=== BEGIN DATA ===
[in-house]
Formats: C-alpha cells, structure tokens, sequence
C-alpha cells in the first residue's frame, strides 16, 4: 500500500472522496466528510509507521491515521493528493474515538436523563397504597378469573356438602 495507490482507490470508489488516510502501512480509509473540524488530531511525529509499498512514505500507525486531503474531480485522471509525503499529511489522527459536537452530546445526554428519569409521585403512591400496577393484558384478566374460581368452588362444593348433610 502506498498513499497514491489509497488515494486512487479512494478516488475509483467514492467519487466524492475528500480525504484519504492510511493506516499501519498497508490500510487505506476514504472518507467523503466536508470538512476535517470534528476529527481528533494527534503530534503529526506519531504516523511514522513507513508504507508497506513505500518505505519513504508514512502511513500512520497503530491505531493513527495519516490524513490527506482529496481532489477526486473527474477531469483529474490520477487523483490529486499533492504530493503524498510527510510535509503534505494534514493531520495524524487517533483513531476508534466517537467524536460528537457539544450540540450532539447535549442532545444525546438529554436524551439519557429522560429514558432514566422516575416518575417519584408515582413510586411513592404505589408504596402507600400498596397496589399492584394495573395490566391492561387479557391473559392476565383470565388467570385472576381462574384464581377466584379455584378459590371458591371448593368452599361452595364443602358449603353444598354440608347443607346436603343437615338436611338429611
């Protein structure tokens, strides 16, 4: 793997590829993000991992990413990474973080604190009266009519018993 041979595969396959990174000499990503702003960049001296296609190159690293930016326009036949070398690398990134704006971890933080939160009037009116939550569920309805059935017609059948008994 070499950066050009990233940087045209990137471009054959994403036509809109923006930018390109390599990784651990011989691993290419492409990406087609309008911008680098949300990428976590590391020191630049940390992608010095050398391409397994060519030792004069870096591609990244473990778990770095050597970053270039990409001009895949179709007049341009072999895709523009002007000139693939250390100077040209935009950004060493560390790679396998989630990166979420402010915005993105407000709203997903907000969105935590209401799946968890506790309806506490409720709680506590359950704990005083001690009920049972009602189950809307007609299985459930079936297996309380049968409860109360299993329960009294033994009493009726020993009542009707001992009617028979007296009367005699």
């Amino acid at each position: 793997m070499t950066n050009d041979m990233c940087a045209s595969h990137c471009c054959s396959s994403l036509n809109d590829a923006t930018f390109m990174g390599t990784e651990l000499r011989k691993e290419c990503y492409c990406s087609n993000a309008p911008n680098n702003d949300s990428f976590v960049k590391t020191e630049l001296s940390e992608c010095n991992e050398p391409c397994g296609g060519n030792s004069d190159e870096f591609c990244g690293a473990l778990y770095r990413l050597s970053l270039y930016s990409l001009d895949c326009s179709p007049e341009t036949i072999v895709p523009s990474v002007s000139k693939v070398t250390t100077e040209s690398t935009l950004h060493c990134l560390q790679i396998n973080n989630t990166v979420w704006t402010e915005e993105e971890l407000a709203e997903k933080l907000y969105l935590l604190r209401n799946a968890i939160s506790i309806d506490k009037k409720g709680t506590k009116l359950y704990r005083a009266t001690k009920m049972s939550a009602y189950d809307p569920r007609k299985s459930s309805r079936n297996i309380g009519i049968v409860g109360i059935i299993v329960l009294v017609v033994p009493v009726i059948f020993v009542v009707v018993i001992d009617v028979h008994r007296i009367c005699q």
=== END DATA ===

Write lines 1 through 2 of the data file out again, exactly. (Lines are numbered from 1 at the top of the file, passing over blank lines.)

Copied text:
[in-house]
Formats: C-alpha cells, structure tokens, sequence